There are rainbows in windows, and on buildings, all round the world at the moment so I went looking for all the rainbows we have ever made. I surprised myself when I realised how many we have. Some of them are not rainbow-shaped but they are rainbow colours.
Scroll to the bottom to see what we currently have in our window.
Some Square Over The Rainbow
This blanket was made way back in 1997. It is obvious that it has the seven colours of the rainbow and it has 49 small squares in 7 columns and 7 rows. They represent square numbers and one way of calculating them.
Each colour has an odd number of squares. There is one violet square, 3 indigo, 5 blue, 7 green, 9 yellow, 11 orange and 13 red, making the total of 49. Square numbers are the sum of odd numbers.
The first square number is 1.
The second is 4 (2 x 2), which is 1 + 3.
The third is 9 (3 x 3), which is 1 + 3 + 5.
… and so on
The seventh is 1 + 3 + 5 + 7 + 9 + 11 + 13 = 49
Buy the pattern
Is this rainbow curved? You might think so but each triangle has straight sides until the next one is joined to it.
It is a fun afghan, knitted on straight needles and made entirely from scraps.
It has hundreds of knots, left showing. A few knots look like a mistake; lots of them become a design feature.
I divided all my DK weight oddments into seven piles. It was sometimes difficult to decide which pile a particular yarn should go into. Looking at a pile with half-closed eyes made it easy to spot anything that was seriously out of place. I then tied lengths together to make seven large balls.
This is not quite a rainbow because it uses ten colours.
Yes, it really does only use ten colours of yarn, though you can see 55 different shades from the mixes of those yarns. It shows all the possible combinations of ten colours.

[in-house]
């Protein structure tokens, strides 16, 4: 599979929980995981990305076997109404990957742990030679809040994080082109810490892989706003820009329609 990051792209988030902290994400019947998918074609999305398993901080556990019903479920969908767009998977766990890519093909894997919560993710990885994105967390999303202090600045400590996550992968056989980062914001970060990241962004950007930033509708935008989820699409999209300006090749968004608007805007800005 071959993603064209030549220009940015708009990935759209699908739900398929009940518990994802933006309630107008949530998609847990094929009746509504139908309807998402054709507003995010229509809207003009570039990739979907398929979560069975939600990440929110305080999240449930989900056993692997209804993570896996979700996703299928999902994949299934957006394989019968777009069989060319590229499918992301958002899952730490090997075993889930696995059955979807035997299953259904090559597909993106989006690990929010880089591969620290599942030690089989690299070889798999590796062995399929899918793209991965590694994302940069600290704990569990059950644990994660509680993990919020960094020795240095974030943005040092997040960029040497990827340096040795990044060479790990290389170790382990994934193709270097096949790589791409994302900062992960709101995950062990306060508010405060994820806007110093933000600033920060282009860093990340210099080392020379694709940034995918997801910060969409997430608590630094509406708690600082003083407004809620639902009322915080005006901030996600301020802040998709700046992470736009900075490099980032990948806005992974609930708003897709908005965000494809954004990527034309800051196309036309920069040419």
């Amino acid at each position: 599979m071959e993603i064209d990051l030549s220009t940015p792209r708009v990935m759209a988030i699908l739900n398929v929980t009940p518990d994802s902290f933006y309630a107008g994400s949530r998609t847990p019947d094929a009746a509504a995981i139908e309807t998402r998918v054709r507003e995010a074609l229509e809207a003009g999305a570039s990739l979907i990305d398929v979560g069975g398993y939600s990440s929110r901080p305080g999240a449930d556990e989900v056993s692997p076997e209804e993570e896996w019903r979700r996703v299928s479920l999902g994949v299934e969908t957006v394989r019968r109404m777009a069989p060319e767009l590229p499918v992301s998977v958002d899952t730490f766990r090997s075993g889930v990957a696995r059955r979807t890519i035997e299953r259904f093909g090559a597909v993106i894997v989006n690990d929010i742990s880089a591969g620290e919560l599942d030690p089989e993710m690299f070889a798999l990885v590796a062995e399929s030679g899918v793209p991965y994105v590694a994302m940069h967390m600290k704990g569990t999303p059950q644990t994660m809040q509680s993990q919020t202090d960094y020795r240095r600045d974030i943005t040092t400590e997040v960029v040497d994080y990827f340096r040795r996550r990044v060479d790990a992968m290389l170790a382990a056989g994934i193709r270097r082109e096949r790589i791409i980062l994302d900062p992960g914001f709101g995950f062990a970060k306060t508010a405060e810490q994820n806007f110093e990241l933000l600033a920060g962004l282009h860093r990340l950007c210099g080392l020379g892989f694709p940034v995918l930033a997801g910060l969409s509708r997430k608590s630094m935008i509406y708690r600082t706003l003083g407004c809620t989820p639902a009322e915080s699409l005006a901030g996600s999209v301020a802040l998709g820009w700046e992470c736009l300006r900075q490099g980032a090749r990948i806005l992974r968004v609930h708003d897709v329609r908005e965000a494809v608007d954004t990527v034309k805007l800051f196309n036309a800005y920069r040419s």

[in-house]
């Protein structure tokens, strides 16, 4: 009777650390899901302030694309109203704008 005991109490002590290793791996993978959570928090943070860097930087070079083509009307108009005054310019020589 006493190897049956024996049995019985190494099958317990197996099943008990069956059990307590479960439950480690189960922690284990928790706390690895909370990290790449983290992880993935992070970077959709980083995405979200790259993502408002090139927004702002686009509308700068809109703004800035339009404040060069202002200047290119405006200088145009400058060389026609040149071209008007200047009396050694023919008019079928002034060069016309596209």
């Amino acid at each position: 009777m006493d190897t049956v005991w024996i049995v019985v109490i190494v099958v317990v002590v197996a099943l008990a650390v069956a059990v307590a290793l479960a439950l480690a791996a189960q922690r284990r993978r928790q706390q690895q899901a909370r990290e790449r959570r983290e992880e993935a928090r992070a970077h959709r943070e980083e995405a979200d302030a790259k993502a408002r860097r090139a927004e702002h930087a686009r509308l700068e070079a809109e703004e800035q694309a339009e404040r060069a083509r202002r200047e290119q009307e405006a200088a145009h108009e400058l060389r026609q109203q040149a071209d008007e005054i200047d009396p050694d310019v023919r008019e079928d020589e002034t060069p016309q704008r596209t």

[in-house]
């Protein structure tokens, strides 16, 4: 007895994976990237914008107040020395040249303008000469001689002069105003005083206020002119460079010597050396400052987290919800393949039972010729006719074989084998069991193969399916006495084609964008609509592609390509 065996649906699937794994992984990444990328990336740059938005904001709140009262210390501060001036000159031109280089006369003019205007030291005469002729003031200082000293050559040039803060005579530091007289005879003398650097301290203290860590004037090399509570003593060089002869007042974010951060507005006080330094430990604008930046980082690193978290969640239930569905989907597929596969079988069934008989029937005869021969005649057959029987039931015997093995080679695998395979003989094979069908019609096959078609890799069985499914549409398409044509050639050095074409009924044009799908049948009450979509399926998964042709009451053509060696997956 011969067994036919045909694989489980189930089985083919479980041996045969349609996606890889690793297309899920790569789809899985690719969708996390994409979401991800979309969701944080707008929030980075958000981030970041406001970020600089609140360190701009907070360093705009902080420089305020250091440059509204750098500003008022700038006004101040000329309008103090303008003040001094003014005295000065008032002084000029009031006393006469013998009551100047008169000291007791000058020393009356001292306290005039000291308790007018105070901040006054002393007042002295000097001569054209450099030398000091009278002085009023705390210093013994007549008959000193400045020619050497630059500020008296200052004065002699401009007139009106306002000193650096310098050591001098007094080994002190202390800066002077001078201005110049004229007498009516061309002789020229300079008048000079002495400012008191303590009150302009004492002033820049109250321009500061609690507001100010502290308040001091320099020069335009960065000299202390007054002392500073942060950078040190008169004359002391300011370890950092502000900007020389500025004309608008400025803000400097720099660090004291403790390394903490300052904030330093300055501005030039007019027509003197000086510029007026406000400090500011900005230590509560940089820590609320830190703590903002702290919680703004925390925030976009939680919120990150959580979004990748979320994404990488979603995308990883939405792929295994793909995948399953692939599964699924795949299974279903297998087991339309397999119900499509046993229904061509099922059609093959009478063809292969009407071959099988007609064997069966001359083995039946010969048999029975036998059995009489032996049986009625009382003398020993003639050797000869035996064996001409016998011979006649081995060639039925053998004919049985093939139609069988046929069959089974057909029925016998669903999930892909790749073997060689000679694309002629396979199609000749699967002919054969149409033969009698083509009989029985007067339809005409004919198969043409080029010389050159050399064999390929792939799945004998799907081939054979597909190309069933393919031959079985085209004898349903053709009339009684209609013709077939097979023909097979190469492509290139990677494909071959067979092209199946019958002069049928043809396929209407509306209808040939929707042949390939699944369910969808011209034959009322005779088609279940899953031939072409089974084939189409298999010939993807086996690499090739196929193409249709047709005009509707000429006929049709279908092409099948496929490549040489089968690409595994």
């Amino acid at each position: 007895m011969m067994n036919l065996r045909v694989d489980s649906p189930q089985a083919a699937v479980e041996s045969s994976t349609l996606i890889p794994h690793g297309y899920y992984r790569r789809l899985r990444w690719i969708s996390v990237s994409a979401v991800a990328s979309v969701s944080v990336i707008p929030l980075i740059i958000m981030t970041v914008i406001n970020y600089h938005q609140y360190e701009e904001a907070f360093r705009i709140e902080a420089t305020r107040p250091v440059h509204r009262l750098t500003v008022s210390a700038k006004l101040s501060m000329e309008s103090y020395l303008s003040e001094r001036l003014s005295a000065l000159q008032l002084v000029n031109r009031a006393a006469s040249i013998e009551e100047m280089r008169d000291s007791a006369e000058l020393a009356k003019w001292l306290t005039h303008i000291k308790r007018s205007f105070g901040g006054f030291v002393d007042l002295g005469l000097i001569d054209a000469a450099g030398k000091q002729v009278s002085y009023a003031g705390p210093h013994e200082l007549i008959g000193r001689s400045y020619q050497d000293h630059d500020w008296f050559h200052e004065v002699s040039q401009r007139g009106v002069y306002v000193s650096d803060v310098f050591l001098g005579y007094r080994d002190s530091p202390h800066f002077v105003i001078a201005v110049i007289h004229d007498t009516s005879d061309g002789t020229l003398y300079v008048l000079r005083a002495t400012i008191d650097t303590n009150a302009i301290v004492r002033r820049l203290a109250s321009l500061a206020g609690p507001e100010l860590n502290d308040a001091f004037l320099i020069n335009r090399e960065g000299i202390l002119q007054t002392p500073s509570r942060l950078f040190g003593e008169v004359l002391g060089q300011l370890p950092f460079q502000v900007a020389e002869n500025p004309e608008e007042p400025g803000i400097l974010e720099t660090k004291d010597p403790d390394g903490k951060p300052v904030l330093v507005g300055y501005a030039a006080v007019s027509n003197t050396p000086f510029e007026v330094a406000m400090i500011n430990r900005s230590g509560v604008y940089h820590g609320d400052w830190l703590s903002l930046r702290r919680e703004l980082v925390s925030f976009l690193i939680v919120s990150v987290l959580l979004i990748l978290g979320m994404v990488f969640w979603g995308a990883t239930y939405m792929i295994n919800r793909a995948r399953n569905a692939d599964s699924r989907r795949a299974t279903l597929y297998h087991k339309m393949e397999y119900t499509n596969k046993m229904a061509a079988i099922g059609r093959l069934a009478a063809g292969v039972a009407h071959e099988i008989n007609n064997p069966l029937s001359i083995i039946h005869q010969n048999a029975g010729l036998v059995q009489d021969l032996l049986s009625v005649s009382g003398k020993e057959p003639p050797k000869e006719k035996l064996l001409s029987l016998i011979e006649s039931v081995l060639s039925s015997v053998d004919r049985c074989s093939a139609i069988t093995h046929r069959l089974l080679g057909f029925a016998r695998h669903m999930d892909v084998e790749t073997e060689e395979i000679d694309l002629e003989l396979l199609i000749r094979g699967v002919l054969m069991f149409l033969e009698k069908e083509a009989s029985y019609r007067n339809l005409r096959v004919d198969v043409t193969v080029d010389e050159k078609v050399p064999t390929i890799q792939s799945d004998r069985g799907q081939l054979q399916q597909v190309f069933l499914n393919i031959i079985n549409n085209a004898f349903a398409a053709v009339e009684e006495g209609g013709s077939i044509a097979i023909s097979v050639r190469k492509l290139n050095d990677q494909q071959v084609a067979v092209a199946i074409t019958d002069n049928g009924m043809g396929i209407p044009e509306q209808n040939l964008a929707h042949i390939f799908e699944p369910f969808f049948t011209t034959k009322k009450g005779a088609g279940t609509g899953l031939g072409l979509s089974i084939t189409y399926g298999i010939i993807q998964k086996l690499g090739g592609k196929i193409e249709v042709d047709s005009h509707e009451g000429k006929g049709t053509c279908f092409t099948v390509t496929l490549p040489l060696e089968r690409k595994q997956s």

In 2018 we were involved with a maths project called Mirror Pillar, using anamorphic art. Anamorphic designs look completely different when you reflect them in a cylindrical mirror. We made several large pieces to accompany the pillar on its travels round the country. We also made some rainbows. They are not all the shape you would expect and they give even more unexpected shapes when they are reflected in a cylinder.
Barbie likes rainbows too.
Her rainbows are a little unconventional. The two long dresses have stripes that get wider. There is one violet ridge of knitting, two indigo, three blue, etc.
The short skirt forms a circle with seven sections when it is flat.
You probably made these spinners out of cardboard when you were a child. A few years ago we made lots of knitting and crochet versions in all kinds of colour combinations. Four of them were rainbow colours.
I didn’t write a pattern at the time but have now written outline instructions for making them.
Tower of Hanoi
The Tower of Hanoi is a mathematical game or puzzle, which can also be used as a simple stacking toy for a young child. A number of rings are arranged, on a post, in size order, to form a tower. There are two spare posts. The object of the game is to move all the pieces onto another post to form a new tower, with the pieces in the same order as the original. The rules are
- Only one ring may be moved at a time.
- A ring can be moved onto any rod and placed on top of the pieces that are already there.
- No ring may be placed on top of a smaller disk.
Some Wear Over The Rainbow
Seven crochet cords fastened together to make a rainbow scarf.
Photos never do justice to illusion knitting. These photos were particularly difficult to take because of the reflections on the window.
What you see from in front is not the same as what you see from the side.
These photos show the illusion more effectively. When you look from the side you see triangles on both boards. When you look from directly in front you see squares in one and diagonal lines in the other.